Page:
41. 41.

    , , & Vinclozolin—the lack of a transgenerational effect after oral maternal exposure during organogenesis. Reprod. Toxicol. 25, 352–360 (2008).

  42. 42.

    Neuroendocrine targets of endocrine disruptors. Hormones (Athens) 9, 16–27 (2010).

  43. 43.

    , , , & Transgenerational epigenetic programming of the brain transcriptome and anxiety behavior. PLoS ONE 3, e3745 (2008).

  44. 44.

    The current status of the DES-exposed population. Obstet. Gynecol. Annu. 10, 267–278 (1981).

  45. 45.

    , & Adenocarcinoma of the vagina. Association of maternal stilbestrol therapy with tumor appearance in young women. N. Engl. J. Med. 284, 878–881 (1971).

  46. 46.

    & Estrogens and development. Environ. Health Perspect. 75, 25–27 (1987).

  47. 47.

    et al. Birth defects in the sons and daughters of women who were exposed in utero to diethylstilbestrol (DES). Int. J. Androl. 33, 377–384 (2010).

  48. 48.

    et al. Menstrual and reproductive characteristics of women whose mothers were exposed in utero to diethylstilbestrol (DES). Int. J. Epidemiol. 35, 862–868 (2006).

  49. 49.

    , , & Risk of cancer in the offspring of women who underwent ovarian stimulation for IVF. Hum. Reprod. 16, 2451–2458 (2001).

  50. 50.

    , , & Ovarian carcinoma in an adolescent with transgenerational exposure to diethylstilbestrol. J. Pediatr. Hematol. Oncol. 25, 635–636 (2003).

  51. 51.

    et al. Proliferative lesions and reproductive tract tumors in male descendants of mice exposed developmentally to diethylstilbestrol. Carcinogenesis 21, 1355–1363 (2000).

  52. 52.

    et al. Increased tumors but uncompromised fertility in the female descendants of mice exposed developmentally to diethylstilbestrol. Carcinogenesis 19, 1655–1663 (1998).

  53. 53.

    & Intensity of multigenerational carcinogenesis from diethylstilbestrol in mice. Carcinogenesis 18, 791–793 (1997).

  54. 54.

    et al. Developmental exposure to diethylstilbestrol elicits demethylation of estrogen-responsive lactoferrin gene in mouse uterus. Cancer Res. 57, 4356–4359 (1997).

  55. 55.

    , & Adverse effects of the model environmental estrogen diethylstilbestrol are transmitted to subsequent generations. Endocrinology 147 (Suppl.), S11–S17 (2006).

  56. 56.

    et al. Promoter CpG methylation of Hox-a10 and Hox-a11 in mouse uterus not altered upon neonatal diethylstilbestrol exposure. Mol. Carcinog. 32, 213–219 (2001).

  57. 57.

    , , & Hypermethylation of homeobox A10 by in utero diethylstilbestrol exposure: an epigenetic mechanism for altered developmental programming. Endocrinology 150, 3376–3382 (2009).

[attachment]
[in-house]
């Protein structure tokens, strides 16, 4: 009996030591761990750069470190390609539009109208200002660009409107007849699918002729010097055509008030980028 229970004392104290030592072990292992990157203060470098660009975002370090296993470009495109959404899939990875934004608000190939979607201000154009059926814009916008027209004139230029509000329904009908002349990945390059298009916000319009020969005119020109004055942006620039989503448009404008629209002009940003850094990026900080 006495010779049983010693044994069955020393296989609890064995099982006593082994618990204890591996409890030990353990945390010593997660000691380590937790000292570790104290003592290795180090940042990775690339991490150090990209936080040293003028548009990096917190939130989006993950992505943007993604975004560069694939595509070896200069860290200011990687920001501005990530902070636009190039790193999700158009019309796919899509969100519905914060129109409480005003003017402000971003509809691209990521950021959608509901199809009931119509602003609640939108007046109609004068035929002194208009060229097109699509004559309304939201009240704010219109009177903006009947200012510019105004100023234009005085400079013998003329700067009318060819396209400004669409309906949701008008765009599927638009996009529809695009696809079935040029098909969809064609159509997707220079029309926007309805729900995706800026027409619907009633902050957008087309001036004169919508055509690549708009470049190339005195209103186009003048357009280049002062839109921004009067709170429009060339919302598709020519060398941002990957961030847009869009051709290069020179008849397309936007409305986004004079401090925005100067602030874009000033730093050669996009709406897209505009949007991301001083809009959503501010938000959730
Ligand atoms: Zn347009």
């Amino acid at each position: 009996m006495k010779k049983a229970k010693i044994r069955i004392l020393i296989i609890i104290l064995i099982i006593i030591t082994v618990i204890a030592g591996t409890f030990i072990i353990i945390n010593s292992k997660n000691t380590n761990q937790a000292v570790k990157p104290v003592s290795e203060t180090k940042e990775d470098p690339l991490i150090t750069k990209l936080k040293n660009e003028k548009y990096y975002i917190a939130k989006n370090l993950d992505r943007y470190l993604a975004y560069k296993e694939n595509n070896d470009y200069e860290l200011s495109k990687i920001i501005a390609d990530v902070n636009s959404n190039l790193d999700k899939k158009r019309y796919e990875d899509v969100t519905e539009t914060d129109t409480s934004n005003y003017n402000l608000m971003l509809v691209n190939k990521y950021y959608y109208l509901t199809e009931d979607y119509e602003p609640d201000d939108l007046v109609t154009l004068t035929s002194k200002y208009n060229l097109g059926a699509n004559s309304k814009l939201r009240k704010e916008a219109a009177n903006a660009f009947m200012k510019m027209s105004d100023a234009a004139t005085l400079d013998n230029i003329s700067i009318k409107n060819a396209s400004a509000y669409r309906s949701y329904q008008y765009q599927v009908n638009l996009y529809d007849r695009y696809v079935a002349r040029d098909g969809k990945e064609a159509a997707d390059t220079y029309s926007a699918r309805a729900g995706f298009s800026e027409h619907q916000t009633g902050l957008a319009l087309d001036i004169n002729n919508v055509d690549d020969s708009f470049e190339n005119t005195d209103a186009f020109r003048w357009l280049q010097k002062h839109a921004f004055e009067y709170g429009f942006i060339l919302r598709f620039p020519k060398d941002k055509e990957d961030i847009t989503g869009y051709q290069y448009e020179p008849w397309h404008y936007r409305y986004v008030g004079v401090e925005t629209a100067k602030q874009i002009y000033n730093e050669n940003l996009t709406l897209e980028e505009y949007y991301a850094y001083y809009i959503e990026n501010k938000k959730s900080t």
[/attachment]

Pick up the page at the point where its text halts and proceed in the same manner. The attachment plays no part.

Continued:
58. 58.

    et al. Neonatal exposure to diethylstilbestrol alters the expression of DNA methyltransferases and methylation of genomic DNA in the epididymis of mice. Endocr. J. 53, 331–337 (2006).

  59. 59.

    et al. Neonatal exposure to diethylstilbestrol alters expression of DNA methyltransferases and methylation of genomic DNA in the mouse uterus. Endocr. J. 56, 131–139 (2009).

  60. 60.

    et al. Xenoestrogen-induced regulation of EZH2 and histone methylation via estrogen receptor signaling to PI3K/AKT. Mol. Endocrinol. 24, 993–1006 (2010).

  61. 61.

    et al. Identification of uterine leiomyoma genes developmentally reprogrammed by neonatal exposure to diethylstilbestrol. Reprod. Sci. 15, 765–778 (2008).

  62. 62.

    & Environmental pollutants and the thyroid. Best Pract. Res. Clin. Endocrinol. Metab. 23, 801–813 (2009).

  63. 63.

    , , , & Bisphenol-A and the great divide: a review of controversies in the field of endocrine disruption. Endocr. Rev. 30, 75–95 (2009).

  64. 64.

    , & Perinatal exposure of rats to bisphenol A affects the fertility of male offspring. Life Sci. 85, 742–752 (2009).

  65. 65.

    , & Impairment in protein expression profile of testicular steroid receptor coregulators in male rat offspring perinatally exposed to bisphenol A. Life Sci. 85, 11–18 (2009).

  66. 66.

    , , & Developmental exposure to estradiol and bisphenol A increases susceptibility to prostate carcinogenesis and epigenetically regulates phosphodiesterase type 4 variant 4. Cancer Res. 66, 5624–5632 (2006).

  67. 67.

    et al. Genome-wide analysis of epigenomic alterations in fetal mouse forebrain after exposure to low doses of bisphenol A. Biochem. Biophys. Res. Commun. 376, 563–567 (2008).

  68. 68.